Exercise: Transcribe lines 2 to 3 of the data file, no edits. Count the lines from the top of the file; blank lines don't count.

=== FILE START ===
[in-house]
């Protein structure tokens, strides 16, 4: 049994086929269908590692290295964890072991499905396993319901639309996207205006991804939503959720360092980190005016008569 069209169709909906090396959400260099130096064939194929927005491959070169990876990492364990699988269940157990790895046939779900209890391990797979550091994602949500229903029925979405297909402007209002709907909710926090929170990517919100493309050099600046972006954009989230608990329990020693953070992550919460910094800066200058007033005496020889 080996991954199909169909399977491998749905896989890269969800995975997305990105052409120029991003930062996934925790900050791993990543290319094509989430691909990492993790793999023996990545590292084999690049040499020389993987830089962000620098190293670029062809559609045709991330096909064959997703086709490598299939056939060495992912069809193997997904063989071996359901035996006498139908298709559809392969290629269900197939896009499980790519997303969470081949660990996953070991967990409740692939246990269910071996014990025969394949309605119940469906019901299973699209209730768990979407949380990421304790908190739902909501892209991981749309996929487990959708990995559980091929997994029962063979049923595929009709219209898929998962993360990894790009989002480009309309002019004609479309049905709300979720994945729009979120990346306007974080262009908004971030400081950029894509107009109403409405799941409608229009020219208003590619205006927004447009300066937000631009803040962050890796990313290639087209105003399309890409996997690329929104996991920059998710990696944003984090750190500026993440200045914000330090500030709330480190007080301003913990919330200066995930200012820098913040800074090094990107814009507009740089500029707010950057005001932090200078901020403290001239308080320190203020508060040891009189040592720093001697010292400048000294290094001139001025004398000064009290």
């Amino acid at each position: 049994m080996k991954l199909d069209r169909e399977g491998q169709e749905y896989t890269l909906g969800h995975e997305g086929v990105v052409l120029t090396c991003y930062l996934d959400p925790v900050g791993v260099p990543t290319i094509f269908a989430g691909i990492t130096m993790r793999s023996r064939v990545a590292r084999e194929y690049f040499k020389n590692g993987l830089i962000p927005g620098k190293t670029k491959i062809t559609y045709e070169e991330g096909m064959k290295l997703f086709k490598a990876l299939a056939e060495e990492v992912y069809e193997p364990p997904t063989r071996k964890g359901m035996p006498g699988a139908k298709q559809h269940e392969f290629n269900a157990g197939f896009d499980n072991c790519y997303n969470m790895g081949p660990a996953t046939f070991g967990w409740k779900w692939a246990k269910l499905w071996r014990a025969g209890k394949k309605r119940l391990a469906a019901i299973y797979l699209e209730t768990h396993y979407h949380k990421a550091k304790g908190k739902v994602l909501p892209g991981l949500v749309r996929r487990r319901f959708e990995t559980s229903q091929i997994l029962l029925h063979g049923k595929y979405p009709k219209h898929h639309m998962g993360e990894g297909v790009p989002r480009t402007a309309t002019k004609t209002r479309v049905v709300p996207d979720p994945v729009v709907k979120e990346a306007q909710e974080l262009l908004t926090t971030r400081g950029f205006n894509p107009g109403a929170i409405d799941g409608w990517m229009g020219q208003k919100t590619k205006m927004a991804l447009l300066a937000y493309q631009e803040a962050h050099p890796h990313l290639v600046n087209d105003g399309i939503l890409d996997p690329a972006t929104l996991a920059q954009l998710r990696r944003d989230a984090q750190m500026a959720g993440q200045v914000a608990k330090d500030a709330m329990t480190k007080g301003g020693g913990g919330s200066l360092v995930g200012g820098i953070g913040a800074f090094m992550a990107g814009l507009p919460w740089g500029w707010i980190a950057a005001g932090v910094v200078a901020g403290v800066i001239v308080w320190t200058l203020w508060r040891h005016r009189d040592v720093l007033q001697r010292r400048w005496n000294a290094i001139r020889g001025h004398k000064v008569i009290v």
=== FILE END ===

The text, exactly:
């Protein structure tokens, strides 16, 4: 049994086929269908590692290295964890072991499905396993319901639309996207205006991804939503959720360092980190005016008569 069209169709909906090396959400260099130096064939194929927005491959070169990876990492364990699988269940157990790895046939779900209890391990797979550091994602949500229903029925979405297909402007209002709907909710926090929170990517919100493309050099600046972006954009989230608990329990020693953070992550919460910094800066200058007033005496020889 080996991954199909169909399977491998749905896989890269969800995975997305990105052409120029991003930062996934925790900050791993990543290319094509989430691909990492993790793999023996990545590292084999690049040499020389993987830089962000620098190293670029062809559609045709991330096909064959997703086709490598299939056939060495992912069809193997997904063989071996359901035996006498139908298709559809392969290629269900197939896009499980790519997303969470081949660990996953070991967990409740692939246990269910071996014990025969394949309605119940469906019901299973699209209730768990979407949380990421304790908190739902909501892209991981749309996929487990959708990995559980091929997994029962063979049923595929009709219209898929998962993360990894790009989002480009309309002019004609479309049905709300979720994945729009979120990346306007974080262009908004971030400081950029894509107009109403409405799941409608229009020219208003590619205006927004447009300066937000631009803040962050890796990313290639087209105003399309890409996997690329929104996991920059998710990696944003984090750190500026993440200045914000330090500030709330480190007080301003913990919330200066995930200012820098913040800074090094990107814009507009740089500029707010950057005001932090200078901020403290001239308080320190203020508060040891009189040592720093001697010292400048000294290094001139001025004398000064009290």
């Amino acid at each position: 049994m080996k991954l199909d069209r169909e399977g491998q169709e749905y896989t890269l909906g969800h995975e997305g086929v990105v052409l120029t090396c991003y930062l996934d959400p925790v900050g791993v260099p990543t290319i094509f269908a989430g691909i990492t130096m993790r793999s023996r064939v990545a590292r084999e194929y690049f040499k020389n590692g993987l830089i962000p927005g620098k190293t670029k491959i062809t559609y045709e070169e991330g096909m064959k290295l997703f086709k490598a990876l299939a056939e060495e990492v992912y069809e193997p364990p997904t063989r071996k964890g359901m035996p006498g699988a139908k298709q559809h269940e392969f290629n269900a157990g197939f896009d499980n072991c790519y997303n969470m790895g081949p660990a996953t046939f070991g967990w409740k779900w692939a246990k269910l499905w071996r014990a025969g209890k394949k309605r119940l391990a469906a019901i299973y797979l699209e209730t768990h396993y979407h949380k990421a550091k304790g908190k739902v994602l909501p892209g991981l949500v749309r996929r487990r319901f959708e990995t559980s229903q091929i997994l029962l029925h063979g049923k595929y979405p009709k219209h898929h639309m998962g993360e990894g297909v790009p989002r480009t402007a309309t002019k004609t209002r479309v049905v709300p996207d979720p994945v729009v709907k979120e990346a306007q909710e974080l262009l908004t926090t971030r400081g950029f205006n894509p107009g109403a929170i409405d799941g409608w990517m229009g020219q208003k919100t590619k205006m927004a991804l447009l300066a937000y493309q631009e803040a962050h050099p890796h990313l290639v600046n087209d105003g399309i939503l890409d996997p690329a972006t929104l996991a920059q954009l998710r990696r944003d989230a984090q750190m500026a959720g993440q200045v914000a608990k330090d500030a709330m329990t480190k007080g301003g020693g913990g919330s200066l360092v995930g200012g820098i953070g913040a800074f090094m992550a990107g814009l507009p919460w740089g500029w707010i980190a950057a005001g932090v910094v200078a901020g403290v800066i001239v308080w320190t200058l203020w508060r040891h005016r009189d040592v720093l007033q001697r010292r400048w005496n000294a290094i001139r020889g001025h004398k000064v008569i009290v």